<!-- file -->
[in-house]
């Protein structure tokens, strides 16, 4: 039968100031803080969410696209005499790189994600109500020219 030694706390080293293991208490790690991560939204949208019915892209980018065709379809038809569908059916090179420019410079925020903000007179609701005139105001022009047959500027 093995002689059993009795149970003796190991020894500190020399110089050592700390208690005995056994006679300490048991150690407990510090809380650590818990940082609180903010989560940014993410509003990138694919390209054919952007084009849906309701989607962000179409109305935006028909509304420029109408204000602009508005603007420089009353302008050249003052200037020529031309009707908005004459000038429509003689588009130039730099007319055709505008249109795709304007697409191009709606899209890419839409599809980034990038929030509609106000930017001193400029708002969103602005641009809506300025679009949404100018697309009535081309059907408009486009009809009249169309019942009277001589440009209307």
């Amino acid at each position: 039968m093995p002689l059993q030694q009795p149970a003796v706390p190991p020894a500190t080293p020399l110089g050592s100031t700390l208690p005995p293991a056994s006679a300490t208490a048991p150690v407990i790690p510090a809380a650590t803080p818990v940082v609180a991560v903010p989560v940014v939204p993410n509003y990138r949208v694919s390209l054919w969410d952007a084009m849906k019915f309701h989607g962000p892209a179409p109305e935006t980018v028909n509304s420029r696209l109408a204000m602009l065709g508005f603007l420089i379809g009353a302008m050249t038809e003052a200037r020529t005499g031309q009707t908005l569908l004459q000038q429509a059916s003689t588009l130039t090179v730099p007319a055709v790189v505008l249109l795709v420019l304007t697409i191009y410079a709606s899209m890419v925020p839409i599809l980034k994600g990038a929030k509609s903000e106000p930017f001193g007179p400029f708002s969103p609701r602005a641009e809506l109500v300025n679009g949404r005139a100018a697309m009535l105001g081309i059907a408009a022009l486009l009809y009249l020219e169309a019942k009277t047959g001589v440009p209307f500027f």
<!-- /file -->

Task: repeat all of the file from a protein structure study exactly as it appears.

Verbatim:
[in-house]
């Protein structure tokens, strides 16, 4: 039968100031803080969410696209005499790189994600109500020219 030694706390080293293991208490790690991560939204949208019915892209980018065709379809038809569908059916090179420019410079925020903000007179609701005139105001022009047959500027 093995002689059993009795149970003796190991020894500190020399110089050592700390208690005995056994006679300490048991150690407990510090809380650590818990940082609180903010989560940014993410509003990138694919390209054919952007084009849906309701989607962000179409109305935006028909509304420029109408204000602009508005603007420089009353302008050249003052200037020529031309009707908005004459000038429509003689588009130039730099007319055709505008249109795709304007697409191009709606899209890419839409599809980034990038929030509609106000930017001193400029708002969103602005641009809506300025679009949404100018697309009535081309059907408009486009009809009249169309019942009277001589440009209307």
């Amino acid at each position: 039968m093995p002689l059993q030694q009795p149970a003796v706390p190991p020894a500190t080293p020399l110089g050592s100031t700390l208690p005995p293991a056994s006679a300490t208490a048991p150690v407990i790690p510090a809380a650590t803080p818990v940082v609180a991560v903010p989560v940014v939204p993410n509003y990138r949208v694919s390209l054919w969410d952007a084009m849906k019915f309701h989607g962000p892209a179409p109305e935006t980018v028909n509304s420029r696209l109408a204000m602009l065709g508005f603007l420089i379809g009353a302008m050249t038809e003052a200037r020529t005499g031309q009707t908005l569908l004459q000038q429509a059916s003689t588009l130039t090179v730099p007319a055709v790189v505008l249109l795709v420019l304007t697409i191009y410079a709606s899209m890419v925020p839409i599809l980034k994600g990038a929030k509609s903000e106000p930017f001193g007179p400029f708002s969103p609701r602005a641009e809506l109500v300025n679009g949404r005139a100018a697309m009535l105001g081309i059907a408009a022009l486009l009809y009249l020219e169309a019942k009277t047959g001589v440009p209307f500027f």